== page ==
This was followed by the establishment of the Caledonian or St Rollox Works in 1856; Neilson’s Hydepark Locomotive Building works moved to Springburn from Hydepark St Anderson in 1861. In 1903 Hydepark and Atlas Works amalgamated with the Queen’s Park works of Polmadie in Springburn to become the North British Locomotive Company. Springburn thus became what has been described as the ‘Scottish Railway Metropolis’.
In the years after 1840, the rapid industrialisation transformed Springburn into a place of high employment with a large influx of people from all over Britain seeking work. Initially 15,000 railway navvies were engaged there in building the Edinburgh and Glasgow Railway. As the boom progressed, people came from the rural areas of the Scottish Highlands and Ireland as well as from Edinburgh and England.
In 1856 the Caledonian moved their 350 employees from Greenock to new premises at St Rollox and the population continued to grow significantly. By the end of the 19th century almost every family in Springburn was dependent, directly or indirectly, on the railways for a living, and in 1914 the Springburn wards had the highest proportion of Irish born in Glasgow.
By mid-century Springburn’s almost frontier character was described by an early missionary to the Garngad and St Rollox areas in 1854: ‘Intemperance, Sabbath Desecration, and other forms of wickedness prevail to a fearful extent in the district.’ The first church was built in Springburn in 1842 and by the end of the century a dozen churches had been built in the area.
St James becomes an Incumbency
In July 1894 the matter of St James’ having its own constitution was raised in connection with the legal requirements of the feu contract with Possil Estate. It was noted that, in accordance with the title deeds of the Church, a constitution could not be obtained until the Mission was raised to an Incumbency. In the early 1900s the Charge gained its independence and was raised to an Incumbency with Canon Rollo becoming its first Rector.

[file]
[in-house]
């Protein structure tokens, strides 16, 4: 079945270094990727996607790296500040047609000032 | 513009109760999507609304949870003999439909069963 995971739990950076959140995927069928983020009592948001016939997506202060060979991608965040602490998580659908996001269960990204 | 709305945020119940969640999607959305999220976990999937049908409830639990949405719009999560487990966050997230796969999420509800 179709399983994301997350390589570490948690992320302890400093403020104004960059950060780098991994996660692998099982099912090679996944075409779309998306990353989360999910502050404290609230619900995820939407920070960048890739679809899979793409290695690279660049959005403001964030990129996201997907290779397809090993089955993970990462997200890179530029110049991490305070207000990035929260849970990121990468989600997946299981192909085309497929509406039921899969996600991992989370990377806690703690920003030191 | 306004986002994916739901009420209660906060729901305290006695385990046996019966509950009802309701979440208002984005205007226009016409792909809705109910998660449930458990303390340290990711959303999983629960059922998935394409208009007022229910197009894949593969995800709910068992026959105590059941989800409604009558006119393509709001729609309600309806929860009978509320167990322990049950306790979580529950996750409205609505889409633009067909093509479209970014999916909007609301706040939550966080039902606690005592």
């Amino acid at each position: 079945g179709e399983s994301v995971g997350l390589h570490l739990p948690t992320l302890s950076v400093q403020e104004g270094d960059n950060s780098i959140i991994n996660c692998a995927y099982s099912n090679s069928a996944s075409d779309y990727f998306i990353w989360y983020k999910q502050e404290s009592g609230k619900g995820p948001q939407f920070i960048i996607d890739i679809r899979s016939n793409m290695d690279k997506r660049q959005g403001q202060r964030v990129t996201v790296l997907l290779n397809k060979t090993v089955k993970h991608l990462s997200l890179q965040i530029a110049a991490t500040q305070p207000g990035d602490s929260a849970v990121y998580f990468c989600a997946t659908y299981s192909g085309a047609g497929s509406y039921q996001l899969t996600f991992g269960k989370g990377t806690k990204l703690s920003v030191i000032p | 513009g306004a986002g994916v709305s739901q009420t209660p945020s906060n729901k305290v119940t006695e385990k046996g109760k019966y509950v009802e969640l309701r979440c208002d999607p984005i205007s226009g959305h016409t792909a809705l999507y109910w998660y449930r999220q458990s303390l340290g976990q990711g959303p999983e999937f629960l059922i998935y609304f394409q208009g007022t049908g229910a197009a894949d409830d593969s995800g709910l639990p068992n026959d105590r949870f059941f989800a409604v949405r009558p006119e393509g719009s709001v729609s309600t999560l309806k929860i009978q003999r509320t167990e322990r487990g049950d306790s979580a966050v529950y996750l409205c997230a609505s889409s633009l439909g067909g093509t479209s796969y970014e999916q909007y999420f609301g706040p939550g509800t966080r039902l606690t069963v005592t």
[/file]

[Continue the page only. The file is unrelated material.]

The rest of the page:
Thomas Christie, its benefactor, was a prominent Lay Official, Diocesan Auditor and a Trustee of St James. In 1894 his son Walter was appointed a Trustee and Lay Elector of St James the Less. In 1895 the congregational meeting agreed that a request be made to Thomas Christie for a site opposite the Church in Mollinsburn Street large enough to build a parish hall and Parsonage.
However an alternative suggestion was subsequently agreed and instead they approached Col. T. Carter Campbell owner of Possil Estate who agreed to rent a site on the west side of Balgray Road opposite Springburn Park at an annual rent of £20 per acre per annum. The Parsonage was to be built at a cost of £1,032.14s.4d. and was designed by a Mr. Walton, Architect, of Bothwell Street.
During the 1890s, St James Church carried out an active social programme of Social Gatherings and Children’s Operas while its Literary and Debating Society offered regular lectures. The Literary society boasted over fifty members ‘including a number of young ladies of the congregation’. As St James levied no seat-rents, all of these events, annual Bazaars and Spring Fairs, concerts and soirées of the St James Amateur Minstrels were regularly held in aid of the Church organ fund, the building debt and the Parsonage fund.
A Church organ was estimated to cost £200 in 1893 and the Building debt in 1894 was £5676. Entries in the Church accounts show donations to rental of the parsonage by the Managers of Atlas Works and of Braby and Co’s Works in Petershill Road.
St James also supported a Cricket club, a Sunday School, their own branch of the Glasgow foundry Boys’ Religious Society and annual picnics and outings.
However this picture of Springburn at this time must also be balanced by the epidemics of smallpox, scarlet fever and measles which were rife in the area with a temporary fever hospital being set up at St Rollox in 1892.
Unemployment was high during this period and a soup kitchen was set up in St Rollox serving women and children only. Around 1500 were served every day. Men were employed at relief works in Springburn and Ruchill parks in stone breaking and were paid a minimum of 7/- per week.
The weekly death rate was noted at 25 per 1000 population in the week of 15 February 1892. The Register of Burials for St James during the period 1889-1907 shows an extremely high proportion of infant and child mortality.